As Temperatures Soar in Washington, So Do the Tempers

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I've been covering Sen. Dianne Feinstein, D-Calif., for nearly 10 years, and I can count on one hand the number of times she has been upset. Right now is one of those times, and her views appear to accurately represent the mood of many of her Democratic colleagues as the president moves toward a debt deal with the Republican Speaker of the House, an ominous sign for the Administration.

Lawmakers are deeply frustrated that they are getting little-to-no detail about the debt negotiations going on at the White House, and there is a genuine fear that Obama is giving away the farm in order to get a critical increase in the debt ceiling.

Even Senate Majority Leader Harry Reid, D-Nev., could barely contain his annoyance as he chose, in a rare moment, to stop in the hallway and speak to reporters Thursday afternoon, a conversation that seemed aimed more at the White House than his journo audience.

"The president always talked about balance, that there had to be some fairness in this. It can't be all cuts. There has to be a balance," Reid said, adding, "There has to be some revenue in the cuts. My caucus agrees with that. I hope the president sticks with that. I'm confident he will.:

But it was Feinstein's exasperation that caught more people's attention, as it signals a possible broader problem Obama could have with whatever is being negotiated at the White House, particularly if it comes up short on the revenue side. Feinstein made one thing clear, she needs to know a revenue number now, not later, "or there is no deal."

"I've never seen frustrations higher. I don't lose my cool, but I lost it yesterday in the caucus," Feinstein recounted, after a meeting with the Director of the White House Office of Management and Budget, Jack Lew. Feinstein said she asked simply - what's in the Obama-Boehner deal, but Lew, according to Feinstein, said nothing.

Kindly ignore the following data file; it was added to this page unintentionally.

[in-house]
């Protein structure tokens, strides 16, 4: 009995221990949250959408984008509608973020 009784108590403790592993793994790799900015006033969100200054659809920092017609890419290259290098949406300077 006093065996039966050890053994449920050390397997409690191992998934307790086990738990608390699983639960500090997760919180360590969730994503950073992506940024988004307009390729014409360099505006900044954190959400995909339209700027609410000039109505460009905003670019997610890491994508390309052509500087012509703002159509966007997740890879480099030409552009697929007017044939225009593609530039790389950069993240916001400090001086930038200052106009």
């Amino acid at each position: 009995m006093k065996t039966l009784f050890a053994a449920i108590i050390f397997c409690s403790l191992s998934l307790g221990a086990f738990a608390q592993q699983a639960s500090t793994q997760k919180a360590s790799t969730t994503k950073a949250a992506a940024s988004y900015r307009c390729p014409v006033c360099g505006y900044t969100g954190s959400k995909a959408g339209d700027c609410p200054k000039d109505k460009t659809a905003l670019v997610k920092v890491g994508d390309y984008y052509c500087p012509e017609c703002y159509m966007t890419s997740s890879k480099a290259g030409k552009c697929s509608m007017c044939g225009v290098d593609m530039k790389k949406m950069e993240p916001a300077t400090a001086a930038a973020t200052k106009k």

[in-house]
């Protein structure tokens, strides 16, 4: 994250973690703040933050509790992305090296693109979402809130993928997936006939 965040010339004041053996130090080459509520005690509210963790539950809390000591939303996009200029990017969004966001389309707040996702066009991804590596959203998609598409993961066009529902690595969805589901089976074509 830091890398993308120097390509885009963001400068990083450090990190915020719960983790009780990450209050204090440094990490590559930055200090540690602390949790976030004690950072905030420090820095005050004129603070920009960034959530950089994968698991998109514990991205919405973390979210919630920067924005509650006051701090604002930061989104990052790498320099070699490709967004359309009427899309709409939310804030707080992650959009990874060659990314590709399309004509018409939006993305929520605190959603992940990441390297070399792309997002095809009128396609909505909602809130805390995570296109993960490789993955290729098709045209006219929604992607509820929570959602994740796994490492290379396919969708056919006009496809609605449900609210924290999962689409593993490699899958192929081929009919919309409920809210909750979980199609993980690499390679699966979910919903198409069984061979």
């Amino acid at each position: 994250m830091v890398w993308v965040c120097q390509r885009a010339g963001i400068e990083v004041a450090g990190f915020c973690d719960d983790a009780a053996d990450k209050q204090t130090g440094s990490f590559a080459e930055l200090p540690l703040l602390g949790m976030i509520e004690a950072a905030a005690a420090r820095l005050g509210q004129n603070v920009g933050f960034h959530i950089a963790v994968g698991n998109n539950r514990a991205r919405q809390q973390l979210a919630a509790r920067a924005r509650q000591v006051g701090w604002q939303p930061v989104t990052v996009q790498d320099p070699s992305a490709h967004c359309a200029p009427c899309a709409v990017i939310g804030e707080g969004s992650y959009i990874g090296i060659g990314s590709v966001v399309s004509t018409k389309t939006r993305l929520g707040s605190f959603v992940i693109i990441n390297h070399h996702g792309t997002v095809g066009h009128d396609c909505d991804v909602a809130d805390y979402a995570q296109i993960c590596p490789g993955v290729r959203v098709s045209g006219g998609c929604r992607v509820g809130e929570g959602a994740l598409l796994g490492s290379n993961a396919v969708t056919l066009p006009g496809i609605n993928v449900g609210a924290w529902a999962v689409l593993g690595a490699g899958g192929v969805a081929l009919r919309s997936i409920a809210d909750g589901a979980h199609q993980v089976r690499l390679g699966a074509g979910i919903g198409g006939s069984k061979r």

"It's very frustrating. Senator Boxer (D-Calif.) and I represent a very big state," Feinstein said. "I would venture a guess between Social Security, Medicare, Medicaid, veterans benefits... possibly 20 million or more people are dependent on these programs for their survival. We need to know what the cuts are."

Feinstein noted that major corporations in her state are laying off hundreds of people, which has added to her concern that cuts to government programs might run too deep. "We have to know some specificity," Feinstein said, adding, "With me there is very big frustration. I like to know what I'm doing. It's very frustrating."

The disgruntlement was shared by the senior senator from Maryland, Barbara Mikulski. "I don't know what I'm being asked to support," the feisty Dem thundered. "We want to know what reality show we're in, ok? And then I'll see who I'll vote off the island."

As the Administration moves toward a possible $3 trillion deficit reduction compromise with Republicans, these comments from two senior, well-respected women in their party could be a sign of trouble ahead in the Democratically-controlled Senate and beyond.